Places are shaped by their histories, so we cannot truly understand what happens in places today without investigating those histories. History helps us understand the riots in Baltimore. It helps us understand South Carolina's attachment to the Confederate flag and the accompanying backlash from Black citizens. Recently social science researchers have shouldered the challenge of examining how places in the South and elsewhere have been shaped by antebellum slavery.

This area of research is still growing, but already, study after study consistently shows that the structure of places is inextricably linked to their slavery history in a wide variety of ways, especially at a very local level. Researchers find that the stronger a place's direct reliance on slave labor, the greater its contemporary racial inequality in terms of poverty, income, and educational attainment, its violent crime rate, its rate of judicial executions, and the sturdier its school segregation. These correlations remain strong even when accounting for a number of other factors that may affect the outcomes.

Despite the importance of this history to the way our contemporary social world works, our knowledge of slavery is often shrouded in a variety of myths, misinformation, and sometimes even outright lies. Scalawagseeks to disentangle some of those myths and misinformation by taking a look at antebellum slavery by the numbers.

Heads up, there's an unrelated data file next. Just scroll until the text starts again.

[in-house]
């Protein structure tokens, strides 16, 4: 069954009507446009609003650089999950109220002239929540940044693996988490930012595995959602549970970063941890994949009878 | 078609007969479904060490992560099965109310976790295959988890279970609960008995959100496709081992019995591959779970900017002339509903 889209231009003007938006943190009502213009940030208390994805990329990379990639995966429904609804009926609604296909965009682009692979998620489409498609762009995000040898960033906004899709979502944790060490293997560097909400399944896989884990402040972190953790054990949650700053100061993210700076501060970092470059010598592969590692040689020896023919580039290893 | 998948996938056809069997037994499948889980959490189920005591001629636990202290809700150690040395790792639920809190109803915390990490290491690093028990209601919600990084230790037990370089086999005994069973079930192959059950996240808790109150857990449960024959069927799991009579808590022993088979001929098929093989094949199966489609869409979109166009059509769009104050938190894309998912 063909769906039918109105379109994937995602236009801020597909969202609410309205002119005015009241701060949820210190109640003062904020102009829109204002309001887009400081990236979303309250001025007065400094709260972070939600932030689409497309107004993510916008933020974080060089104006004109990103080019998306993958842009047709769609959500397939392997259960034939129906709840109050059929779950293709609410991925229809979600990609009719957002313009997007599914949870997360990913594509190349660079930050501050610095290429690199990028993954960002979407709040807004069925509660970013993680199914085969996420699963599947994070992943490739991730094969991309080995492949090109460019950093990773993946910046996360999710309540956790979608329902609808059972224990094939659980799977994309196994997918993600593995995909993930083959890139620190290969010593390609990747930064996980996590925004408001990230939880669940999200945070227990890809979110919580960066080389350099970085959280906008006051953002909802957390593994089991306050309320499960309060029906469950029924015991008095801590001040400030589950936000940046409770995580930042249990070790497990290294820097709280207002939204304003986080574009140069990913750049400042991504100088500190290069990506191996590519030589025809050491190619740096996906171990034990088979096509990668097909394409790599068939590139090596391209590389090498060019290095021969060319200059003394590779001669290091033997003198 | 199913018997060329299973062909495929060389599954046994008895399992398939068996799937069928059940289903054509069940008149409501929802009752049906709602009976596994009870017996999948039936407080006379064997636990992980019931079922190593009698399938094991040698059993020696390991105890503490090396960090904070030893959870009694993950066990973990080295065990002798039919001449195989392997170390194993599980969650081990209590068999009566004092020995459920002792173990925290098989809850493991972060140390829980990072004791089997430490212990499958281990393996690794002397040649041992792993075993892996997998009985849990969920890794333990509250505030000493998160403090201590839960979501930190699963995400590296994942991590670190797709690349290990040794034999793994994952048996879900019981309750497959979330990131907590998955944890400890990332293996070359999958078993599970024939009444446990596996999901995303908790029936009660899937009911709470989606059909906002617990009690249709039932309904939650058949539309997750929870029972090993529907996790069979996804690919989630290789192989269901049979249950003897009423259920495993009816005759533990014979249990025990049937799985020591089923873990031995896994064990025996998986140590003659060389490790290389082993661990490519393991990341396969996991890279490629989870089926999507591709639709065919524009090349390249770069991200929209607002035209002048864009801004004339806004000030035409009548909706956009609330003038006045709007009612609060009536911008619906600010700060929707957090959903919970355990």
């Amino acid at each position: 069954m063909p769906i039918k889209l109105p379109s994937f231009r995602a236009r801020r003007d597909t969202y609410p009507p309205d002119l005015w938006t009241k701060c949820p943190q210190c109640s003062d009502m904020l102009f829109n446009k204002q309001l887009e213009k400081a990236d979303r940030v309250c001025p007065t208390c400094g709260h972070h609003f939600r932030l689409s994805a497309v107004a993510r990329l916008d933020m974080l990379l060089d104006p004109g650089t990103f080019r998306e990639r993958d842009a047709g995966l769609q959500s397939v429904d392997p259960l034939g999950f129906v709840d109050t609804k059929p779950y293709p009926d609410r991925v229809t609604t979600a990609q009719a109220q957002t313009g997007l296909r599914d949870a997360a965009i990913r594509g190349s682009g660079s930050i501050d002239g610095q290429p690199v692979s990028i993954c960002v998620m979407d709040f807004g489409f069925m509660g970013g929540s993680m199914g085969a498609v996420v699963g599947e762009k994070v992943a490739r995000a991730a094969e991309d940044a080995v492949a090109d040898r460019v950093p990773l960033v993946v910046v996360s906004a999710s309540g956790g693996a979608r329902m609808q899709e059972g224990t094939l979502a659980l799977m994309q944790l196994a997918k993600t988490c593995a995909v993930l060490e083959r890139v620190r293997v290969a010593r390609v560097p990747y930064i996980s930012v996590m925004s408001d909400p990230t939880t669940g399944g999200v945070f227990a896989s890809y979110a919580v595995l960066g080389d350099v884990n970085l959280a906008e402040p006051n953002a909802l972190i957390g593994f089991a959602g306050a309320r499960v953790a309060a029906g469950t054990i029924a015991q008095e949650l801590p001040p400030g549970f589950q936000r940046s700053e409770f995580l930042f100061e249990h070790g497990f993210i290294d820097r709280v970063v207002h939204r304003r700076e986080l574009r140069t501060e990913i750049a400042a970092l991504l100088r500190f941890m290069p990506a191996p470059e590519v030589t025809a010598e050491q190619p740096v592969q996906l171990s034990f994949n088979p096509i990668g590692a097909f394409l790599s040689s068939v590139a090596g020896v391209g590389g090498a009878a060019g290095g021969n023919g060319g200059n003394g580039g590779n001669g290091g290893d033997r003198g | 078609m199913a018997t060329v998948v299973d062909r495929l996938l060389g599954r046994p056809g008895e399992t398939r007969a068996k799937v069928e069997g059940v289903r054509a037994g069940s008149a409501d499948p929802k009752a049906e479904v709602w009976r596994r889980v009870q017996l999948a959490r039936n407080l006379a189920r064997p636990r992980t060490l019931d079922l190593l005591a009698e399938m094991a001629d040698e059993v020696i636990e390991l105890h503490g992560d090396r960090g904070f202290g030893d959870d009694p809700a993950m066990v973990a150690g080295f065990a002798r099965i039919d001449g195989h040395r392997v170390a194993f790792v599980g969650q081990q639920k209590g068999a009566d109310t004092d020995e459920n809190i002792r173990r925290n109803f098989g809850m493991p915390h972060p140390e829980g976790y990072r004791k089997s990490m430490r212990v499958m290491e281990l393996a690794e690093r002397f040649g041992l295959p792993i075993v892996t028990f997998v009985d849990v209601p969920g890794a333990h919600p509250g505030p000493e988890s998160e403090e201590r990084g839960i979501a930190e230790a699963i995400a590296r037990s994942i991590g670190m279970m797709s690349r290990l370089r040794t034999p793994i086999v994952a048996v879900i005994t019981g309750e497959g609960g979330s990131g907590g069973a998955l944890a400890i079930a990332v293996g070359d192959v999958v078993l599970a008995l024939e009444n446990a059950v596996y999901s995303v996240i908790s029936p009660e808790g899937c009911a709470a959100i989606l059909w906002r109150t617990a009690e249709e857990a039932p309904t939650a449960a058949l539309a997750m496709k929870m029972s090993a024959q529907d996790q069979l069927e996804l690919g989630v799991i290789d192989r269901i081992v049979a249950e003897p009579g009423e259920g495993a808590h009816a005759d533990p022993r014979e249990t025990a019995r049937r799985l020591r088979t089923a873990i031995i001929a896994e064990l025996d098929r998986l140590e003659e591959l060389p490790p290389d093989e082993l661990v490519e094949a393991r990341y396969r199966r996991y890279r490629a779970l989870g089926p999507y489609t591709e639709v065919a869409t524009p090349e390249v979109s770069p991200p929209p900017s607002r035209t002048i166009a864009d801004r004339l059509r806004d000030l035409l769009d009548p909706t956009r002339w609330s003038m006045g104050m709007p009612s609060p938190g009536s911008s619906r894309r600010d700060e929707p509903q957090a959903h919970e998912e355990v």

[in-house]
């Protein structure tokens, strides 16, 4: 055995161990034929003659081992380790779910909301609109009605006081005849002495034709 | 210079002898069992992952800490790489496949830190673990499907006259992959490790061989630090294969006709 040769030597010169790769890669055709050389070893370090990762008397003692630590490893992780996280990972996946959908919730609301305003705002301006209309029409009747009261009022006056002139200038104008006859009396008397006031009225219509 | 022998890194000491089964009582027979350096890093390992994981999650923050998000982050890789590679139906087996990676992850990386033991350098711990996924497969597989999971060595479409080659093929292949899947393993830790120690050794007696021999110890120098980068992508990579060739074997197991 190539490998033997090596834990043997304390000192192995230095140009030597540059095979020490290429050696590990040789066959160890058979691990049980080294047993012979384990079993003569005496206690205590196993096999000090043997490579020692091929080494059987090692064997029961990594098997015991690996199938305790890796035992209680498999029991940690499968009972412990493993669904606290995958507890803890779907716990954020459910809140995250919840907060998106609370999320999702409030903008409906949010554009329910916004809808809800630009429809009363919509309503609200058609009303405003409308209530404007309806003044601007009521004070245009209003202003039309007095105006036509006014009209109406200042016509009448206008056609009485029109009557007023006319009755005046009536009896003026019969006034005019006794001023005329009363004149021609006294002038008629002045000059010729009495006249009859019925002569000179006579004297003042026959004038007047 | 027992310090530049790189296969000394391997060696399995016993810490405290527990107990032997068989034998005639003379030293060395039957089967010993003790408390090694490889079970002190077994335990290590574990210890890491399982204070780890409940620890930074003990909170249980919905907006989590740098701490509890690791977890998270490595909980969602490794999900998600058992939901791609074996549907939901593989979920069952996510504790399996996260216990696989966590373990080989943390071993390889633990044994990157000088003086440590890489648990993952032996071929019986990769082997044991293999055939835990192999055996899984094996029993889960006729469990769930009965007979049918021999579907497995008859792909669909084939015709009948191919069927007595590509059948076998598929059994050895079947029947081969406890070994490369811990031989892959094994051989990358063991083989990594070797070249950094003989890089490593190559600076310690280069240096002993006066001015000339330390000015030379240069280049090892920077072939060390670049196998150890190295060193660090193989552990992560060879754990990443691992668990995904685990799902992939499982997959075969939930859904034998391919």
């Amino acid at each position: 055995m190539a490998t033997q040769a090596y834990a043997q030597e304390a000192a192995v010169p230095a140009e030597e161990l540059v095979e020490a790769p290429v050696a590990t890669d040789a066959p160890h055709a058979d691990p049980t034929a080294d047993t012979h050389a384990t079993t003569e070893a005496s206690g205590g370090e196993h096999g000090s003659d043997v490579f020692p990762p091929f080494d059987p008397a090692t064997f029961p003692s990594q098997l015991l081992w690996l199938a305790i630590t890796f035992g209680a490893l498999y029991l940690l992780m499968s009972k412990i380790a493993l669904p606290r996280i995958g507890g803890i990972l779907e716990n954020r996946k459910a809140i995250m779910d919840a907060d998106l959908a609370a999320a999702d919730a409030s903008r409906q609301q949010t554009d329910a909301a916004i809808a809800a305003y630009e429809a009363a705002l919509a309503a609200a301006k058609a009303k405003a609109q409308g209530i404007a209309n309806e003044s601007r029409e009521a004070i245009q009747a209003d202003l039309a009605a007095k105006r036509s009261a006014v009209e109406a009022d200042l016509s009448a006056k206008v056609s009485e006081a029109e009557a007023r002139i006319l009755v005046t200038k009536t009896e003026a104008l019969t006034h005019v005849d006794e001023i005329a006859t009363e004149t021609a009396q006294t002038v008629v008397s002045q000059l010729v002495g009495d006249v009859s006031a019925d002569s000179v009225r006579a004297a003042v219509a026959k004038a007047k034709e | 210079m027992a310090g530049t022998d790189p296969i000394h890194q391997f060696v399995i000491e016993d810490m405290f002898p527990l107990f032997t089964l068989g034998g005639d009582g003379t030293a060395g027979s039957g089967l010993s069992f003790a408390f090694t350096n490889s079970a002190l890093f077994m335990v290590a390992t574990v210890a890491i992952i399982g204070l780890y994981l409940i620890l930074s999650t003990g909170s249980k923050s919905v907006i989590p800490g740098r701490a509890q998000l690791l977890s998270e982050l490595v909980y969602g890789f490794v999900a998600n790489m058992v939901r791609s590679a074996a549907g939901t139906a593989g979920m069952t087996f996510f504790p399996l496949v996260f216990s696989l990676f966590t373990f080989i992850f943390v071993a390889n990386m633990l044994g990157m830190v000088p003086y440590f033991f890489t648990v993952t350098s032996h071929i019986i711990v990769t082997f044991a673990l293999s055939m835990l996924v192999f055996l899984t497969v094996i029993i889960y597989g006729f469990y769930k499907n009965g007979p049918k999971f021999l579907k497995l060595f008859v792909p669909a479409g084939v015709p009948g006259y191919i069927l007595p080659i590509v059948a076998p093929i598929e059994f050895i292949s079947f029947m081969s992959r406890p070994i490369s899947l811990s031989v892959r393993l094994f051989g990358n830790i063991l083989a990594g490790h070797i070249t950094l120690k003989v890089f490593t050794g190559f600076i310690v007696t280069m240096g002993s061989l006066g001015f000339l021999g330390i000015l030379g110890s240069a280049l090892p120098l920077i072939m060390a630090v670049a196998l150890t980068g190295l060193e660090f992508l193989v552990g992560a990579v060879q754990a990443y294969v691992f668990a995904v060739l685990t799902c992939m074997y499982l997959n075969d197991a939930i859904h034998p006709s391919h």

[1 – 3, 5, 8] United States Census. Minnesota Population Center. National Historical Geographic Information System: Version 2.0. Minneapolis, MN: University of Minnesota 2011.

[4, 7, 11] United States Census microdata. IPUMS-USA, University of Minnesota,

[9] Ruef, Martin. 2012. "Constructing Labor Markets: The Valuation of Black Labor in the U.S. South, 1831 to 1867." American Sociological Review 77(6): 970-998.

[10] Evans Jr, Robert. 1962. "The Economics of Negro Slavery." Pp 185-256 in Aspects of Labor Economics edited by Universities-National Bureau Committee for Economic Research.

[12] United States Census. Minnesota Population Center. National Historical Geographic Information System: Version 2.0. Minneapolis, MN: University of Minnesota 2011.

[13] Schweninger, Loren. 1989. "Black-Owned Businesses in the South 1790-1880." The Business History Review 63(1): 22-60.

[14 – 16] Reece, Robert L. and Heather O'Connell. "How the Legacy of Slavery and Racial Composition Shape Public School Enrollment in the American South." Sociology of Race and Ethnicity. DOI: 10.1177/2332649215582251